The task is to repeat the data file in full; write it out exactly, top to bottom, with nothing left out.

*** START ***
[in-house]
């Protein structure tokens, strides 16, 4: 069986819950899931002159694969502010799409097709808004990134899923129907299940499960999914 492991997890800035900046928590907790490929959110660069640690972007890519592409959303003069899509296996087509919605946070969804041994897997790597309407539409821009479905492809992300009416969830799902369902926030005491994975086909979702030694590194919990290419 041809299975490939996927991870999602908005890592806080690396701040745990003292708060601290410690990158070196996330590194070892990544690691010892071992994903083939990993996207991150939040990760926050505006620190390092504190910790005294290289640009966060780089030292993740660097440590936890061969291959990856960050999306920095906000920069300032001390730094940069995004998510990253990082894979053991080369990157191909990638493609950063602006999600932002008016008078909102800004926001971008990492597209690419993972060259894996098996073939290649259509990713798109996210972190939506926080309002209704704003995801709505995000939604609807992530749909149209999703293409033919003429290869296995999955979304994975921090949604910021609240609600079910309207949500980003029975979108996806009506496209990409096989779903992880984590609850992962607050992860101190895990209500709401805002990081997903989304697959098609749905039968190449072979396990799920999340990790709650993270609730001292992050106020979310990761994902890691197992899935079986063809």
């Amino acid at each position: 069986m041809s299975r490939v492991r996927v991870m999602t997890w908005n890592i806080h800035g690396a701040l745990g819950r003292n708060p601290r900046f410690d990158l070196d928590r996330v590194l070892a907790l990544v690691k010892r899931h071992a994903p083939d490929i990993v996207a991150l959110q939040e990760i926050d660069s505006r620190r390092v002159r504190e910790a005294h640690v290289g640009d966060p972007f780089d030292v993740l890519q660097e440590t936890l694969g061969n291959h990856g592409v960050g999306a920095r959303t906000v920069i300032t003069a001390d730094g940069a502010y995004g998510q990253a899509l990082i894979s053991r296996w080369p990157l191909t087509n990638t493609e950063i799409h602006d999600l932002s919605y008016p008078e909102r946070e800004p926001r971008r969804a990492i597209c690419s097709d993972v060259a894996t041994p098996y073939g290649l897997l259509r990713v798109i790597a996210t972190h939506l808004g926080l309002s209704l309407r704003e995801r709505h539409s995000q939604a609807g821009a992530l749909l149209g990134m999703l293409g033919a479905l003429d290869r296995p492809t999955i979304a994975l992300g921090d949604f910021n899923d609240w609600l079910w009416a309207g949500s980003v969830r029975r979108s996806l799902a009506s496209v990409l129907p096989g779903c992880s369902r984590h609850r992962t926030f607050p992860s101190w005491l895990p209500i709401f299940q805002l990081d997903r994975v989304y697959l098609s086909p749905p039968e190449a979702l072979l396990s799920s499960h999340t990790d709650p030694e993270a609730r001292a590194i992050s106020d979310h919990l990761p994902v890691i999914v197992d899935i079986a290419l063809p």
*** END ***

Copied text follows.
[in-house]
């Protein structure tokens, strides 16, 4: 069986819950899931002159694969502010799409097709808004990134899923129907299940499960999914 492991997890800035900046928590907790490929959110660069640690972007890519592409959303003069899509296996087509919605946070969804041994897997790597309407539409821009479905492809992300009416969830799902369902926030005491994975086909979702030694590194919990290419 041809299975490939996927991870999602908005890592806080690396701040745990003292708060601290410690990158070196996330590194070892990544690691010892071992994903083939990993996207991150939040990760926050505006620190390092504190910790005294290289640009966060780089030292993740660097440590936890061969291959990856960050999306920095906000920069300032001390730094940069995004998510990253990082894979053991080369990157191909990638493609950063602006999600932002008016008078909102800004926001971008990492597209690419993972060259894996098996073939290649259509990713798109996210972190939506926080309002209704704003995801709505995000939604609807992530749909149209999703293409033919003429290869296995999955979304994975921090949604910021609240609600079910309207949500980003029975979108996806009506496209990409096989779903992880984590609850992962607050992860101190895990209500709401805002990081997903989304697959098609749905039968190449072979396990799920999340990790709650993270609730001292992050106020979310990761994902890691197992899935079986063809």
């Amino acid at each position: 069986m041809s299975r490939v492991r996927v991870m999602t997890w908005n890592i806080h800035g690396a701040l745990g819950r003292n708060p601290r900046f410690d990158l070196d928590r996330v590194l070892a907790l990544v690691k010892r899931h071992a994903p083939d490929i990993v996207a991150l959110q939040e990760i926050d660069s505006r620190r390092v002159r504190e910790a005294h640690v290289g640009d966060p972007f780089d030292v993740l890519q660097e440590t936890l694969g061969n291959h990856g592409v960050g999306a920095r959303t906000v920069i300032t003069a001390d730094g940069a502010y995004g998510q990253a899509l990082i894979s053991r296996w080369p990157l191909t087509n990638t493609e950063i799409h602006d999600l932002s919605y008016p008078e909102r946070e800004p926001r971008r969804a990492i597209c690419s097709d993972v060259a894996t041994p098996y073939g290649l897997l259509r990713v798109i790597a996210t972190h939506l808004g926080l309002s209704l309407r704003e995801r709505h539409s995000q939604a609807g821009a992530l749909l149209g990134m999703l293409g033919a479905l003429d290869r296995p492809t999955i979304a994975l992300g921090d949604f910021n899923d609240w609600l079910w009416a309207g949500s980003v969830r029975r979108s996806l799902a009506s496209v990409l129907p096989g779903c992880s369902r984590h609850r992962t926030f607050p992860s101190w005491l895990p209500i709401f299940q805002l990081d997903r994975v989304y697959l098609s086909p749905p039968e190449a979702l072979l396990s799920s499960h999340t990790d709650p030694e993270a609730r001292a590194i992050s106020d979310h919990l990761p994902v890691i999914v197992d899935i079986a290419l063809p």